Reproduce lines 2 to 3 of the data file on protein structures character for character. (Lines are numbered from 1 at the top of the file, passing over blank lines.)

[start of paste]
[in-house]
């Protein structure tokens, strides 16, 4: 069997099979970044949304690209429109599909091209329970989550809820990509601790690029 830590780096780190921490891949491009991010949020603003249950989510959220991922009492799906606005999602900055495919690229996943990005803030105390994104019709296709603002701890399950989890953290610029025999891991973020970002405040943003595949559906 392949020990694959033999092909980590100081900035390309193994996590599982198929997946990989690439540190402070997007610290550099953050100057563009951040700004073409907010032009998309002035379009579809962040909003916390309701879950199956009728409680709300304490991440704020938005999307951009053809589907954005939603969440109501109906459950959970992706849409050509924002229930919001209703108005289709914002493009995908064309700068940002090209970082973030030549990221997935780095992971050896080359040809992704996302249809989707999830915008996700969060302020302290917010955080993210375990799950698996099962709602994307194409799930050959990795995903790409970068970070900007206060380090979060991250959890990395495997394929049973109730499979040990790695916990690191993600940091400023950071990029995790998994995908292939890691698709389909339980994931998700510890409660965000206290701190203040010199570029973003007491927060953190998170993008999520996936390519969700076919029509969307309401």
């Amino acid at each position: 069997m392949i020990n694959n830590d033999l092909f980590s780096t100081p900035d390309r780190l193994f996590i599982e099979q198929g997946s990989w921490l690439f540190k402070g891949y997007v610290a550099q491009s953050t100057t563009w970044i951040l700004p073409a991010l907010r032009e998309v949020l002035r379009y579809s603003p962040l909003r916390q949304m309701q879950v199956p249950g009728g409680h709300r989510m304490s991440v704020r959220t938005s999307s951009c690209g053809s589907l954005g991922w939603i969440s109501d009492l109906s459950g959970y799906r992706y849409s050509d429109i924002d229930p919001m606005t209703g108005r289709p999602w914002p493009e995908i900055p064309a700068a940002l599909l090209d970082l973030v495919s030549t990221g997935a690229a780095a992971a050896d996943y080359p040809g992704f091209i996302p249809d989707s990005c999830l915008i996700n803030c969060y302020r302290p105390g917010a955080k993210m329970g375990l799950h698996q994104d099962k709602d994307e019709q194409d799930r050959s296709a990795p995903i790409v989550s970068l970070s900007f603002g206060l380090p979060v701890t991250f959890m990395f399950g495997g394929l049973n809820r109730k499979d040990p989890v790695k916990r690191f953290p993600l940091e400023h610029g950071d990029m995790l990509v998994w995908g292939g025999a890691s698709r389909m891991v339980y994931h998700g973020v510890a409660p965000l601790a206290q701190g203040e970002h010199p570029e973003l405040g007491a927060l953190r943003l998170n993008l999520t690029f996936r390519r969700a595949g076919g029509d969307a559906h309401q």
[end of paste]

């Protein structure tokens, strides 16, 4: 069997099979970044949304690209429109599909091209329970989550809820990509601790690029 830590780096780190921490891949491009991010949020603003249950989510959220991922009492799906606005999602900055495919690229996943990005803030105390994104019709296709603002701890399950989890953290610029025999891991973020970002405040943003595949559906 392949020990694959033999092909980590100081900035390309193994996590599982198929997946990989690439540190402070997007610290550099953050100057563009951040700004073409907010032009998309002035379009579809962040909003916390309701879950199956009728409680709300304490991440704020938005999307951009053809589907954005939603969440109501109906459950959970992706849409050509924002229930919001209703108005289709914002493009995908064309700068940002090209970082973030030549990221997935780095992971050896080359040809992704996302249809989707999830915008996700969060302020302290917010955080993210375990799950698996099962709602994307194409799930050959990795995903790409970068970070900007206060380090979060991250959890990395495997394929049973109730499979040990790695916990690191993600940091400023950071990029995790998994995908292939890691698709389909339980994931998700510890409660965000206290701190203040010199570029973003007491927060953190998170993008999520996936390519969700076919029509969307309401």
């Amino acid at each position: 069997m392949i020990n694959n830590d033999l092909f980590s780096t100081p900035d390309r780190l193994f996590i599982e099979q198929g997946s990989w921490l690439f540190k402070g891949y997007v610290a550099q491009s953050t100057t563009w970044i951040l700004p073409a991010l907010r032009e998309v949020l002035r379009y579809s603003p962040l909003r916390q949304m309701q879950v199956p249950g009728g409680h709300r989510m304490s991440v704020r959220t938005s999307s951009c690209g053809s589907l954005g991922w939603i969440s109501d009492l109906s459950g959970y799906r992706y849409s050509d429109i924002d229930p919001m606005t209703g108005r289709p999602w914002p493009e995908i900055p064309a700068a940002l599909l090209d970082l973030v495919s030549t990221g997935a690229a780095a992971a050896d996943y080359p040809g992704f091209i996302p249809d989707s990005c999830l915008i996700n803030c969060y302020r302290p105390g917010a955080k993210m329970g375990l799950h698996q994104d099962k709602d994307e019709q194409d799930r050959s296709a990795p995903i790409v989550s970068l970070s900007f603002g206060l380090p979060v701890t991250f959890m990395f399950g495997g394929l049973n809820r109730k499979d040990p989890v790695k916990r690191f953290p993600l940091e400023h610029g950071d990029m995790l990509v998994w995908g292939g025999a890691s698709r389909m891991v339980y994931h998700g973020v510890a409660p965000l601790a206290q701190g203040e970002h010199p570029e973003l405040g007491a927060l953190r943003l998170n993008l999520t690029f996936r390519r969700a595949g076919g029509d969307a559906h309401q």